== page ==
How Does CBD Help Arthritis

What is Arthritis and how does CBD help with arthritis? Arthritis is a term meaning any disorder that affects joints. Symptoms generally include joint pain and stiffness. Other symptoms may include redness, warmth, swelling, and a decrease in range of motion of the affected joints. In some types, other organs are also affected. Onset can be gradual or sudden.

There are more than 100 different types of arthritis, each with different causes and treatments. However, the two most common are osteoarthritis and rheumatoid arthritis.  Here we will discuss these, their current treatment and side effects, new research, and how CBD may aid with arthritis.

Osteoarthritis is the degeneration of joint cartilage and the underlying bone, most common from middle age onward. It causes pain and stiffness, especially in the hip, knee, and thumb joints. This is the type my husband has, especially in his thumbs. Anything involving the thumbs, such as texting, for example, can cause him excruciating pain. He takes CBD oil as a treatment to alleviate his pain.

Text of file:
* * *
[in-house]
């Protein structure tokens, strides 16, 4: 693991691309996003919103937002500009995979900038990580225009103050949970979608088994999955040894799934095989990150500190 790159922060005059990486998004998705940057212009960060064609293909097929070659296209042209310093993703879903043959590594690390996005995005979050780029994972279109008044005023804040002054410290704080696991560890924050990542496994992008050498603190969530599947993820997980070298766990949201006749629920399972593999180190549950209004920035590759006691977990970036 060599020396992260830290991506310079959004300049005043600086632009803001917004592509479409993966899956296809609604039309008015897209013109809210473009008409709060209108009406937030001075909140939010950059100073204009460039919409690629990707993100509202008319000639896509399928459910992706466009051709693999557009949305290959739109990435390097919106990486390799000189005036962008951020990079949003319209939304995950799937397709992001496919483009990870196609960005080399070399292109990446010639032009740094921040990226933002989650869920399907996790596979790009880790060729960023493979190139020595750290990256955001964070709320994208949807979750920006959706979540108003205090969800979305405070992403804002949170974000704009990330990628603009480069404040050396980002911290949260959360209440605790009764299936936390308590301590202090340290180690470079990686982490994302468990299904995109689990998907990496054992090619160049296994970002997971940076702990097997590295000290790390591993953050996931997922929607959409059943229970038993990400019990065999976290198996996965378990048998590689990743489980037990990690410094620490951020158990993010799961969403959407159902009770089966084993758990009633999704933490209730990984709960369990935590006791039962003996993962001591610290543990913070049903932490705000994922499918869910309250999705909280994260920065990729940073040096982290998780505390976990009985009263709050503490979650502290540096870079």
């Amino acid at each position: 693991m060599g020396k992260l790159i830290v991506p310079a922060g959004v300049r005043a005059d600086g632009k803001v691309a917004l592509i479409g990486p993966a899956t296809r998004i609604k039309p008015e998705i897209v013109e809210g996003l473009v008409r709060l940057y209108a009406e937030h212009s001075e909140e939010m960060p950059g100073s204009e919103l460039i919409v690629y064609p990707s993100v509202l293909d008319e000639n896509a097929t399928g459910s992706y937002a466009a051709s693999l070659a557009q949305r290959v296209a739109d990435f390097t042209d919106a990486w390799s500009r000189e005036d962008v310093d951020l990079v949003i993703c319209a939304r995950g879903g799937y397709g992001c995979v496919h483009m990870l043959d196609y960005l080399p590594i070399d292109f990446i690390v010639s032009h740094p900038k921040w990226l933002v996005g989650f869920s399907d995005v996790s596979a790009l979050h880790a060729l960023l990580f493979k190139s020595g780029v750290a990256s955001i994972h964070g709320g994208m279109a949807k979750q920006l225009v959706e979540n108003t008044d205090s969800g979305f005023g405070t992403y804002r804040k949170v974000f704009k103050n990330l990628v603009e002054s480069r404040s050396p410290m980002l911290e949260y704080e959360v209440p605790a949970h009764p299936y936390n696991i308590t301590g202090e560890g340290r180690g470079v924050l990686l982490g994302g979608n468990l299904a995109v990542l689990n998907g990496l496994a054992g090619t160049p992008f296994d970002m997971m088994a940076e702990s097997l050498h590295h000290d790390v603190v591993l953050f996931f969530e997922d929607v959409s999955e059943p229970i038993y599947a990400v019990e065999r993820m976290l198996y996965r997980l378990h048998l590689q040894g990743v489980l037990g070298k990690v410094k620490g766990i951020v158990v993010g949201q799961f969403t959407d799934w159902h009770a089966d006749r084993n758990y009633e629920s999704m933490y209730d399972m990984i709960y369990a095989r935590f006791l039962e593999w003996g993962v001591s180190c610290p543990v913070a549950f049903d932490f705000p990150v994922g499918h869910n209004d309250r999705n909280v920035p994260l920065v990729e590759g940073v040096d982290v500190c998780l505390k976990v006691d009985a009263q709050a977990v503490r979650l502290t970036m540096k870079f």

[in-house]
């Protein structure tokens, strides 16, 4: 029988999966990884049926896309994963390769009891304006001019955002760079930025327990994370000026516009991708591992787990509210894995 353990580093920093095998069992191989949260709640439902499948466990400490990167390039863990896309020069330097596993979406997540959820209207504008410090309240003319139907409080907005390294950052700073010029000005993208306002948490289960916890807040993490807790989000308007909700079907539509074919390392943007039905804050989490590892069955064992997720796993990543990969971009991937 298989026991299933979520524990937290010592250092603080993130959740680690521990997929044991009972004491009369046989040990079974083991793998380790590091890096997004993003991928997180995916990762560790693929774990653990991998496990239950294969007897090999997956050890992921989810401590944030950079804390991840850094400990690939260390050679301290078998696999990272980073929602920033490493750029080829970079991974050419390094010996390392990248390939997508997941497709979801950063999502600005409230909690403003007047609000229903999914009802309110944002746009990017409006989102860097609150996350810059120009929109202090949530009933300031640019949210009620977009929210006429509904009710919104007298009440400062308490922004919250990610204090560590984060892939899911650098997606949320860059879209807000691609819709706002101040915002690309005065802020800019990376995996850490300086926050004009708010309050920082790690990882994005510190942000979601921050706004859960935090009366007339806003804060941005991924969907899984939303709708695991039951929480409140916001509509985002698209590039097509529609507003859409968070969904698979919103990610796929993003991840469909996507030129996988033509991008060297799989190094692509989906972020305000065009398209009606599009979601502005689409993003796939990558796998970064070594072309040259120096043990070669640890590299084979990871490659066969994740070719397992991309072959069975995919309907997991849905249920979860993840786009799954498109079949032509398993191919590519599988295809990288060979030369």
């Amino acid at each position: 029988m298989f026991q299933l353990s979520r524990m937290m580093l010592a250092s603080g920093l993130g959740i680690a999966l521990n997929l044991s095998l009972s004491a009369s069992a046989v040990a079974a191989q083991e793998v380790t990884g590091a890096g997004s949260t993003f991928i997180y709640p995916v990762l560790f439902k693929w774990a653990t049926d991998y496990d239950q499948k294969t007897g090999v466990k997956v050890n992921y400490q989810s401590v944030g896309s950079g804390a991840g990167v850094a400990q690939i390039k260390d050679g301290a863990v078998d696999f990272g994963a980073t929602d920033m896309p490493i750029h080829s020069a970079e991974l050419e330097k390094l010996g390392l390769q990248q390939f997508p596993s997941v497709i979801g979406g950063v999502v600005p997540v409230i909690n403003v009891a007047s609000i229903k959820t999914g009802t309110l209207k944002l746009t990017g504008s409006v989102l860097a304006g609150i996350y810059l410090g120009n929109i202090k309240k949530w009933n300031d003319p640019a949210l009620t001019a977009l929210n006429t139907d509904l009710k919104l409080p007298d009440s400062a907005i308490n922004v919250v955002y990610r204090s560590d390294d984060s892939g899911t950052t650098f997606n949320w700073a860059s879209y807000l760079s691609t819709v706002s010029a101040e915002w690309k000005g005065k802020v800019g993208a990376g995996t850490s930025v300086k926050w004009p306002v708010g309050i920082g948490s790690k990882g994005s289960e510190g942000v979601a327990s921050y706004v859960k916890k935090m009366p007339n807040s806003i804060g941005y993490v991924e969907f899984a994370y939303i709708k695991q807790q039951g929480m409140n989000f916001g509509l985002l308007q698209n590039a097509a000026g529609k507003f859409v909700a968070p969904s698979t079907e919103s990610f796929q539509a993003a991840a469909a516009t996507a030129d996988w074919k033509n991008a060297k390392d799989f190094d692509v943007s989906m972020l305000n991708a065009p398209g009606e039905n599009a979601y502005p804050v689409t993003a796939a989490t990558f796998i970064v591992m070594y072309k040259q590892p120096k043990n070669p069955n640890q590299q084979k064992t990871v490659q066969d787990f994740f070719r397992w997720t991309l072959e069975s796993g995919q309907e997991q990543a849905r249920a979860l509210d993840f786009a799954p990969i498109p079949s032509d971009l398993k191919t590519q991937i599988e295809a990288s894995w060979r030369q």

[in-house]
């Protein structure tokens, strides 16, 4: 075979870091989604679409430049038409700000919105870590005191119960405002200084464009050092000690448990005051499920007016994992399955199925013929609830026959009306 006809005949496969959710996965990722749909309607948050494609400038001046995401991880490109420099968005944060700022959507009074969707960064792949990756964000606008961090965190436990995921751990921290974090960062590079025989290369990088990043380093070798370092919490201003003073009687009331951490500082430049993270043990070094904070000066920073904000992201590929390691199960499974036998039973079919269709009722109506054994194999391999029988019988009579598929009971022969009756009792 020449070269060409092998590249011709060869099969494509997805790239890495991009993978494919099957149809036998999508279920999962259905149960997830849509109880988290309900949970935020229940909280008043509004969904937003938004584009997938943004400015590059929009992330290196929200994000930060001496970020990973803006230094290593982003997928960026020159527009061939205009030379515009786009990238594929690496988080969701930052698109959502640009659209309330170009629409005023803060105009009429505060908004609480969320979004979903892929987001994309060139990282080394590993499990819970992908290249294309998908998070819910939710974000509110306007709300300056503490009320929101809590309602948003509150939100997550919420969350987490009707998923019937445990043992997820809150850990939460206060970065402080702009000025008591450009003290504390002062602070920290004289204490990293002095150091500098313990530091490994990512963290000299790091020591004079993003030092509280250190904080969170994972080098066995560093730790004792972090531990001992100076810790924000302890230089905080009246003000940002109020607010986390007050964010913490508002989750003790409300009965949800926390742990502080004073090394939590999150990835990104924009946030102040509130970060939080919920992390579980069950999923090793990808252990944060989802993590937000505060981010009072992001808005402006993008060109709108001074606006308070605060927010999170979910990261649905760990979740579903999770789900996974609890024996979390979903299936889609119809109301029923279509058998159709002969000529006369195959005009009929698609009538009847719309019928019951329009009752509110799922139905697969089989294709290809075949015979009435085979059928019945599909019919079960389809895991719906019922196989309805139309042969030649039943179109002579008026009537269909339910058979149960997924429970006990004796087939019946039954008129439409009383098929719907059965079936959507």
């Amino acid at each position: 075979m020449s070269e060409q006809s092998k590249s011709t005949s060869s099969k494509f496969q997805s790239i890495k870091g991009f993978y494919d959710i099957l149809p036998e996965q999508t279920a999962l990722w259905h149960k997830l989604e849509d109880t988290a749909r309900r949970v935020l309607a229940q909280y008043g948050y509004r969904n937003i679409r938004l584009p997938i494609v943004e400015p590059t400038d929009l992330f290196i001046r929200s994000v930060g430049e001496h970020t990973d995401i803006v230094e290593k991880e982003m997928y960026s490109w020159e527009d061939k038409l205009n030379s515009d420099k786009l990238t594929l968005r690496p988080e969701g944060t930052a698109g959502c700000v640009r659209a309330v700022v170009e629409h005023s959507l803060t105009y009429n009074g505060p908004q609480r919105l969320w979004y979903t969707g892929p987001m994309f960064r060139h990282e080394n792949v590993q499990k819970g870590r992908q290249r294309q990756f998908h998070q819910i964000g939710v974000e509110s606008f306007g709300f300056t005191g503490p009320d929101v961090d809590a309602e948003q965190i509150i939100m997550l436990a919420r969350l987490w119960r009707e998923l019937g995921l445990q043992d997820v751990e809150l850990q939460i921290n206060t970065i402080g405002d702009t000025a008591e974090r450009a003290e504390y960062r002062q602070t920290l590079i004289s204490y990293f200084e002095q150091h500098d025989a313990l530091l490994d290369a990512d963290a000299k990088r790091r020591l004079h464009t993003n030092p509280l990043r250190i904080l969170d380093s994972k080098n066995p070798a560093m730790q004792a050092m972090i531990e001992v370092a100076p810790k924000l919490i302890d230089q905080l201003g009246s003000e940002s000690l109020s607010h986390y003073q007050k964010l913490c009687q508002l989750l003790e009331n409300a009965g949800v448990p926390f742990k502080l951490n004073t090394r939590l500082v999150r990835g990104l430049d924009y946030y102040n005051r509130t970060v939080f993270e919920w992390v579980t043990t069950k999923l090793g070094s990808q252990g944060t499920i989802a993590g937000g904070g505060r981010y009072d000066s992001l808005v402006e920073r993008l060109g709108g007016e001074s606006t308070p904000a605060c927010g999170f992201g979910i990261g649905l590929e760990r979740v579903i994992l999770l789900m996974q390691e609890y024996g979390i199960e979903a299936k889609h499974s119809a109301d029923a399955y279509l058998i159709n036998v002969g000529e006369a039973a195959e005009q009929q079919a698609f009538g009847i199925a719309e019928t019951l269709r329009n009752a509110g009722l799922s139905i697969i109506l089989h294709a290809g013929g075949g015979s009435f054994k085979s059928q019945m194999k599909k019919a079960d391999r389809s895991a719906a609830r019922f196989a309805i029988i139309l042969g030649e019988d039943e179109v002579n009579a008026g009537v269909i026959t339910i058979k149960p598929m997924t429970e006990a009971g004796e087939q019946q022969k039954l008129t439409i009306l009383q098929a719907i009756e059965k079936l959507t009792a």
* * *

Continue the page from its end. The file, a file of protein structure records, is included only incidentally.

Rheumatoid Arthritis is a chronic progressive disease-causing inflammation in the joints and resulting in painful deformity and immobility, especially in the fingers, wrists, feet, and ankles. This is the type my mother-in-law has, especially in her fingers which are very painful.

a man in pain using a walker

Who has Arthritis?

Osteoarthritis is the most common joint disorder in the United States and affects approximately 27 million Americans and approximately 10% of Canadians aged 15 or older and seems to be about twice as common in women than in men.

Ways to alleviate the pain of osteoarthritis include exercise, weight loss, heat and cold, over the counter pain creams, Capsaicin, medication, and surgery.

Rheumatoid arthritis is the most common type of autoimmune arthritis. Some ways to help are seeking early treatment for long-term results including reduction of pain and swelling and damage to the joints, regular exercise, and getting proper treatment from a rheumatologist.